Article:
18. This post makes me hungry, hungry, hungry for summer. Fresh watermelon, mmmmm! Or sweet corn in New Hampshire, picked fresh and yummy to eat, even uncooked! Can’t wait to get hold of this book. I love what you did with these pictures too! Such artistry!


  19. My mouth is watering for this book! I absolutely love the care and whimsy you employ to showcase books, Jama. (btw, my favorite fruit at the moment is Cara Cara oranges – perfect this time of year.)


  20. Scrumptious. Got a wee sneak peek at this and knew it would be a big hit! Big juicy congrats to Irene and Mique Moriuchi, and thanks for sharing, Jama.
    By the way, Mr. Cornelius et. al. sure had fun with this one, didn’t they?! XO


  21. Jama, you made my mouth water thinking of all the vegetables I love via Irene’s wonderful poetry. I call that poetrylicious-the images, the new thoughts, the bright colors-a potpourri of word magic and you rolled it out for us as soft as dough. So my favorite vegetable is an eggplant. I grew up on those wonderful purple veggies that can be grilled to perfection for any summer barbecue. Thanks for the treat today and the great peek into Irene’s book.


  22. Ok, you got me: these poems are adorable. I especially like the idea of lettuce tasting of rain. Also, the one about eggs, and being like treasure and gold on the inside – really neat.

    I would be hard-pressed to come up with a single favorite fruit, as I like a LOT of fruits, and my favorite varies with the seasons: strawberries, peaches, apricots (which I almost NEVER get to have unless I’m in CA because I don’t know any local place that grows them around here and the ones in the market are always terrible), melons, pineapple, apples (in fall, especially self-picked apples!), ruby red grapefruit, bananas (a daily staple for me) – I definitely love fruit!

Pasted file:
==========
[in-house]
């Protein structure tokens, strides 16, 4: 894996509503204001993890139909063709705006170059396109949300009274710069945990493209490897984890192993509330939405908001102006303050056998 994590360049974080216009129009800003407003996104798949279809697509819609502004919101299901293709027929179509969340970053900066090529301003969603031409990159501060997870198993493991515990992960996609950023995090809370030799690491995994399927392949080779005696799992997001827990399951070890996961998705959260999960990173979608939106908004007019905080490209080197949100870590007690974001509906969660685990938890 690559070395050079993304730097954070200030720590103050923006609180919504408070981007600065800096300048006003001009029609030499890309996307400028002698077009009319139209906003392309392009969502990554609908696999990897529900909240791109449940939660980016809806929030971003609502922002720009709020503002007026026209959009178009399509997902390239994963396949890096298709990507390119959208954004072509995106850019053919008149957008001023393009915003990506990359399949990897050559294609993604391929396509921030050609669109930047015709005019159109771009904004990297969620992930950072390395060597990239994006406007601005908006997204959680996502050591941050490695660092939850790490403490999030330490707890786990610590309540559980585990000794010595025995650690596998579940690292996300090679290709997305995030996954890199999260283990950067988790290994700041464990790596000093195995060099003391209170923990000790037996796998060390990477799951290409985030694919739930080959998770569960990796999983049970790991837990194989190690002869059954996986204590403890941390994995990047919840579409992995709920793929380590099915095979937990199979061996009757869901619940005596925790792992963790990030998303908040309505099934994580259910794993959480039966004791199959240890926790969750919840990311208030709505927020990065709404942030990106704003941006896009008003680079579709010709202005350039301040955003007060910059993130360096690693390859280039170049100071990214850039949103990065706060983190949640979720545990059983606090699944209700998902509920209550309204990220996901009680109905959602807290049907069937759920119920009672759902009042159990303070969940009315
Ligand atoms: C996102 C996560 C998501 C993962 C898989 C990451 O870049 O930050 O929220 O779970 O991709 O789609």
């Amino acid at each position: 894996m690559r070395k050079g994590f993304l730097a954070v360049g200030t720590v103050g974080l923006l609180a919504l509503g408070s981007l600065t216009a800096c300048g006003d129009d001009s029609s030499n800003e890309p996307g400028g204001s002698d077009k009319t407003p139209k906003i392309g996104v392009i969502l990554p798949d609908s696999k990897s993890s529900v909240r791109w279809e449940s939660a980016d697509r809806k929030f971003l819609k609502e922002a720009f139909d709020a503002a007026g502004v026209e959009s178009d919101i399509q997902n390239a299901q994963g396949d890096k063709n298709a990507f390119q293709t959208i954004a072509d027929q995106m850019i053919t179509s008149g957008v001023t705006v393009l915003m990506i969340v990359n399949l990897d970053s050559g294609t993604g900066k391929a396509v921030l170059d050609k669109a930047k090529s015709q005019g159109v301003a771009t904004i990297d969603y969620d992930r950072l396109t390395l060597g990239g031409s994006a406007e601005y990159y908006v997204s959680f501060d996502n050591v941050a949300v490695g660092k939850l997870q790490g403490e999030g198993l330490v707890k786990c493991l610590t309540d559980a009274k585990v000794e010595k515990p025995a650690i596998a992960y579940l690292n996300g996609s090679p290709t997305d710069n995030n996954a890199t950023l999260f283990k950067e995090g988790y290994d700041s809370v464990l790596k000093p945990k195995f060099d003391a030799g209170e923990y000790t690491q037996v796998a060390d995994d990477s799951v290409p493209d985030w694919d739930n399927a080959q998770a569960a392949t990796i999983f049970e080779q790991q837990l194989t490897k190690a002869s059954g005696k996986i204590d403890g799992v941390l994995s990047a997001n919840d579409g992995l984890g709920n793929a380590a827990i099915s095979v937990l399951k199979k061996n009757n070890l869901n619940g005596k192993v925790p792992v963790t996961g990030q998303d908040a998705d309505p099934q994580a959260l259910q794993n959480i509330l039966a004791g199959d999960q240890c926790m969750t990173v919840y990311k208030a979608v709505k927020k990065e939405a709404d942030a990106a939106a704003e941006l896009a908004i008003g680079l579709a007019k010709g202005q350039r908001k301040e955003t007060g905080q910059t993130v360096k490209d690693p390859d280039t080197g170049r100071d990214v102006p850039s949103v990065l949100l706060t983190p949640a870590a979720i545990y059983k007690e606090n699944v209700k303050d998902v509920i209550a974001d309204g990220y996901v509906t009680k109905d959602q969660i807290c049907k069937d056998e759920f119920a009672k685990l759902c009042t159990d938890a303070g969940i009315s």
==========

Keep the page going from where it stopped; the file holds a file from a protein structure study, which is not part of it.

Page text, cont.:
Veggies … hmmm. Artichokes were always a treat growing up, and even more so now as they’re horrendously expensive here most of the time, so I don’t get them too often. But I also like lightly cooked asparagus, green beans (especially fresh-grown), tomatoes from our garden – LOTS of things from our garden!


  23. Lucky you to have a vegetable garden — nothing beats freshly picked. I’ve only had artichokes once or twice — seems like a lot of work to eat them. I don’t think I’ve ever eaten a fresh apricot; used to like the dried ones, though. Can’t wait for Spring strawberries. πŸ™‚


  24. Jama,
    What a delicious post. What I love about coming to your blog are the graphics. I especially like the pea filled canoe in this one with a green sweater to match. Did you knit the sweater? Our Farmer’s Markets have star fruit, rambutan and fresh ginger, pineapple and coconuts. Bananas and avocados are ripe now too. I’m so enjoying living in paradise.


  25. Jama, I love this review of Irene’s book. I am writing a post today called Admire and one focus are Irene’s books. I am going to place a link to your post. Thanks.


Comments are closed.